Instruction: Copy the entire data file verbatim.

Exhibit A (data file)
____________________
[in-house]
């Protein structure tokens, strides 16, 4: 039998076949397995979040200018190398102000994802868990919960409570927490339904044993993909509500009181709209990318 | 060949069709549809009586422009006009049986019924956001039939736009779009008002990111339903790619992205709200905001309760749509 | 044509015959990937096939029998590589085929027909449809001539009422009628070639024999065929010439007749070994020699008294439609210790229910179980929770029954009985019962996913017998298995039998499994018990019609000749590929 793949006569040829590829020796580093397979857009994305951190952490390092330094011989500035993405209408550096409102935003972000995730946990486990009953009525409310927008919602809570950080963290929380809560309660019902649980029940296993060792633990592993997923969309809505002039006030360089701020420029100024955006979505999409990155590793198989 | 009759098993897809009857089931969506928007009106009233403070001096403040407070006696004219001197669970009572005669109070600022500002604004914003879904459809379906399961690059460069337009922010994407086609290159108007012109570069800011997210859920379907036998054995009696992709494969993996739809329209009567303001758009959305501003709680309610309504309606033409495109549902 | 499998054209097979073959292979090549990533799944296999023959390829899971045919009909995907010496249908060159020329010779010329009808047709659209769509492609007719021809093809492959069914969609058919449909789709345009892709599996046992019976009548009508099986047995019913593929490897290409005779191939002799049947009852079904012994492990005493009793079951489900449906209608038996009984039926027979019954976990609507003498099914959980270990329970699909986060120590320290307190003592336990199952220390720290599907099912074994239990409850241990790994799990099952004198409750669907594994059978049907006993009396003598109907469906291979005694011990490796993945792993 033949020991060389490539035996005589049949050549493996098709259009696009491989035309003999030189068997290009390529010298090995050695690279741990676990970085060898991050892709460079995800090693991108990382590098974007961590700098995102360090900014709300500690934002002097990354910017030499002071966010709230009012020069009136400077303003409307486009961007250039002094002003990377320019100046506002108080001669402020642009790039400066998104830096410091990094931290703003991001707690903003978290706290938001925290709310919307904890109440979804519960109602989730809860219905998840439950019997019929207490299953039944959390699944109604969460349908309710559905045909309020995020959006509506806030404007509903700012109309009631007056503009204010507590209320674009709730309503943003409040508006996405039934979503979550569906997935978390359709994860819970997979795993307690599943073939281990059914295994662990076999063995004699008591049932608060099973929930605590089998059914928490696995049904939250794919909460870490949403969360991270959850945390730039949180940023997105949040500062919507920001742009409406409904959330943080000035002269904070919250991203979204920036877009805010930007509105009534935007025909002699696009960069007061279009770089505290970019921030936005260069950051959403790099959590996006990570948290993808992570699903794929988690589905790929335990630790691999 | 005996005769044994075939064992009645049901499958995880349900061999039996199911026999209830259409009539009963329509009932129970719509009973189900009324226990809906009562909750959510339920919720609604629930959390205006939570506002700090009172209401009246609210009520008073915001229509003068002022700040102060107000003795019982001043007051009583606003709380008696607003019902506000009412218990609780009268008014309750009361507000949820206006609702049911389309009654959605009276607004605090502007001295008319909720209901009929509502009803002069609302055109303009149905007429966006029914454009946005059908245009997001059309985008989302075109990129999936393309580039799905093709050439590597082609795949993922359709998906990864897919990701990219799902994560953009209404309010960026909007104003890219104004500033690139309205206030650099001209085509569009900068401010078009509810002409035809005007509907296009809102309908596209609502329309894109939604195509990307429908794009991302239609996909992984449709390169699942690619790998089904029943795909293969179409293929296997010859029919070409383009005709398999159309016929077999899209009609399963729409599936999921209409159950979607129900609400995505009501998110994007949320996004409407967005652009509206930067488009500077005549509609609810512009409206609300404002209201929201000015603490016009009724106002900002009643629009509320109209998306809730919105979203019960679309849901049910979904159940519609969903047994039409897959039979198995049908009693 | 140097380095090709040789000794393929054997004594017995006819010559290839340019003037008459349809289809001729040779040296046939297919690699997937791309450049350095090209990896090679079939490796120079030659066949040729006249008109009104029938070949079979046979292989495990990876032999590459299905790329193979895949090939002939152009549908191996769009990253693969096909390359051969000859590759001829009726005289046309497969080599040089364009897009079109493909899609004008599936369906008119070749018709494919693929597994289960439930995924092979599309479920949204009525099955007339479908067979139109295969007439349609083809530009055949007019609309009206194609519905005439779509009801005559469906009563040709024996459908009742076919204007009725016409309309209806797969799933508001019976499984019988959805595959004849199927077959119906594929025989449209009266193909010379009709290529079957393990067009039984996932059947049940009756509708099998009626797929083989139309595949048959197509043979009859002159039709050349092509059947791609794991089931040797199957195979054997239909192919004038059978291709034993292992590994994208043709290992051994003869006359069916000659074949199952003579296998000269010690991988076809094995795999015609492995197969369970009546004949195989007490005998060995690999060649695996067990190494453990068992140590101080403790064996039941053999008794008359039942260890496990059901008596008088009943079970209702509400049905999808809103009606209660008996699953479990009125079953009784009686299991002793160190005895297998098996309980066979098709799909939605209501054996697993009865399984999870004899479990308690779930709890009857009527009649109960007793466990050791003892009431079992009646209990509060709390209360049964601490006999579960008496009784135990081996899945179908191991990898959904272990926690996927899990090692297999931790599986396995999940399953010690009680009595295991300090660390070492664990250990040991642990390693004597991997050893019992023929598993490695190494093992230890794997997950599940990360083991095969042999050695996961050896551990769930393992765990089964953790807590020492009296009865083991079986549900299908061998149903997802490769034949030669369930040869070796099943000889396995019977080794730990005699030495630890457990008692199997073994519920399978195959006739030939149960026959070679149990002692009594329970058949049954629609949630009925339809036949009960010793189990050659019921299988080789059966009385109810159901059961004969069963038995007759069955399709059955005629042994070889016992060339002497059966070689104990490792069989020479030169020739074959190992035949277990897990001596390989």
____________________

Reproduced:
[in-house]
């Protein structure tokens, strides 16, 4: 039998076949397995979040200018190398102000994802868990919960409570927490339904044993993909509500009181709209990318 | 060949069709549809009586422009006009049986019924956001039939736009779009008002990111339903790619992205709200905001309760749509 | 044509015959990937096939029998590589085929027909449809001539009422009628070639024999065929010439007749070994020699008294439609210790229910179980929770029954009985019962996913017998298995039998499994018990019609000749590929 793949006569040829590829020796580093397979857009994305951190952490390092330094011989500035993405209408550096409102935003972000995730946990486990009953009525409310927008919602809570950080963290929380809560309660019902649980029940296993060792633990592993997923969309809505002039006030360089701020420029100024955006979505999409990155590793198989 | 009759098993897809009857089931969506928007009106009233403070001096403040407070006696004219001197669970009572005669109070600022500002604004914003879904459809379906399961690059460069337009922010994407086609290159108007012109570069800011997210859920379907036998054995009696992709494969993996739809329209009567303001758009959305501003709680309610309504309606033409495109549902 | 499998054209097979073959292979090549990533799944296999023959390829899971045919009909995907010496249908060159020329010779010329009808047709659209769509492609007719021809093809492959069914969609058919449909789709345009892709599996046992019976009548009508099986047995019913593929490897290409005779191939002799049947009852079904012994492990005493009793079951489900449906209608038996009984039926027979019954976990609507003498099914959980270990329970699909986060120590320290307190003592336990199952220390720290599907099912074994239990409850241990790994799990099952004198409750669907594994059978049907006993009396003598109907469906291979005694011990490796993945792993 033949020991060389490539035996005589049949050549493996098709259009696009491989035309003999030189068997290009390529010298090995050695690279741990676990970085060898991050892709460079995800090693991108990382590098974007961590700098995102360090900014709300500690934002002097990354910017030499002071966010709230009012020069009136400077303003409307486009961007250039002094002003990377320019100046506002108080001669402020642009790039400066998104830096410091990094931290703003991001707690903003978290706290938001925290709310919307904890109440979804519960109602989730809860219905998840439950019997019929207490299953039944959390699944109604969460349908309710559905045909309020995020959006509506806030404007509903700012109309009631007056503009204010507590209320674009709730309503943003409040508006996405039934979503979550569906997935978390359709994860819970997979795993307690599943073939281990059914295994662990076999063995004699008591049932608060099973929930605590089998059914928490696995049904939250794919909460870490949403969360991270959850945390730039949180940023997105949040500062919507920001742009409406409904959330943080000035002269904070919250991203979204920036877009805010930007509105009534935007025909002699696009960069007061279009770089505290970019921030936005260069950051959403790099959590996006990570948290993808992570699903794929988690589905790929335990630790691999 | 005996005769044994075939064992009645049901499958995880349900061999039996199911026999209830259409009539009963329509009932129970719509009973189900009324226990809906009562909750959510339920919720609604629930959390205006939570506002700090009172209401009246609210009520008073915001229509003068002022700040102060107000003795019982001043007051009583606003709380008696607003019902506000009412218990609780009268008014309750009361507000949820206006609702049911389309009654959605009276607004605090502007001295008319909720209901009929509502009803002069609302055109303009149905007429966006029914454009946005059908245009997001059309985008989302075109990129999936393309580039799905093709050439590597082609795949993922359709998906990864897919990701990219799902994560953009209404309010960026909007104003890219104004500033690139309205206030650099001209085509569009900068401010078009509810002409035809005007509907296009809102309908596209609502329309894109939604195509990307429908794009991302239609996909992984449709390169699942690619790998089904029943795909293969179409293929296997010859029919070409383009005709398999159309016929077999899209009609399963729409599936999921209409159950979607129900609400995505009501998110994007949320996004409407967005652009509206930067488009500077005549509609609810512009409206609300404002209201929201000015603490016009009724106002900002009643629009509320109209998306809730919105979203019960679309849901049910979904159940519609969903047994039409897959039979198995049908009693 | 140097380095090709040789000794393929054997004594017995006819010559290839340019003037008459349809289809001729040779040296046939297919690699997937791309450049350095090209990896090679079939490796120079030659066949040729006249008109009104029938070949079979046979292989495990990876032999590459299905790329193979895949090939002939152009549908191996769009990253693969096909390359051969000859590759001829009726005289046309497969080599040089364009897009079109493909899609004008599936369906008119070749018709494919693929597994289960439930995924092979599309479920949204009525099955007339479908067979139109295969007439349609083809530009055949007019609309009206194609519905005439779509009801005559469906009563040709024996459908009742076919204007009725016409309309209806797969799933508001019976499984019988959805595959004849199927077959119906594929025989449209009266193909010379009709290529079957393990067009039984996932059947049940009756509708099998009626797929083989139309595949048959197509043979009859002159039709050349092509059947791609794991089931040797199957195979054997239909192919004038059978291709034993292992590994994208043709290992051994003869006359069916000659074949199952003579296998000269010690991988076809094995795999015609492995197969369970009546004949195989007490005998060995690999060649695996067990190494453990068992140590101080403790064996039941053999008794008359039942260890496990059901008596008088009943079970209702509400049905999808809103009606209660008996699953479990009125079953009784009686299991002793160190005895297998098996309980066979098709799909939605209501054996697993009865399984999870004899479990308690779930709890009857009527009649109960007793466990050791003892009431079992009646209990509060709390209360049964601490006999579960008496009784135990081996899945179908191991990898959904272990926690996927899990090692297999931790599986396995999940399953010690009680009595295991300090660390070492664990250990040991642990390693004597991997050893019992023929598993490695190494093992230890794997997950599940990360083991095969042999050695996961050896551990769930393992765990089964953790807590020492009296009865083991079986549900299908061998149903997802490769034949030669369930040869070796099943000889396995019977080794730990005699030495630890457990008692199997073994519920399978195959006739030939149960026959070679149990002692009594329970058949049954629609949630009925339809036949009960010793189990050659019921299988080789059966009385109810159901059961004969069963038995007759069955399709059955005629042994070889016992060339002497059966070689104990490792069989020479030169020739074959190992035949277990897990001596390989």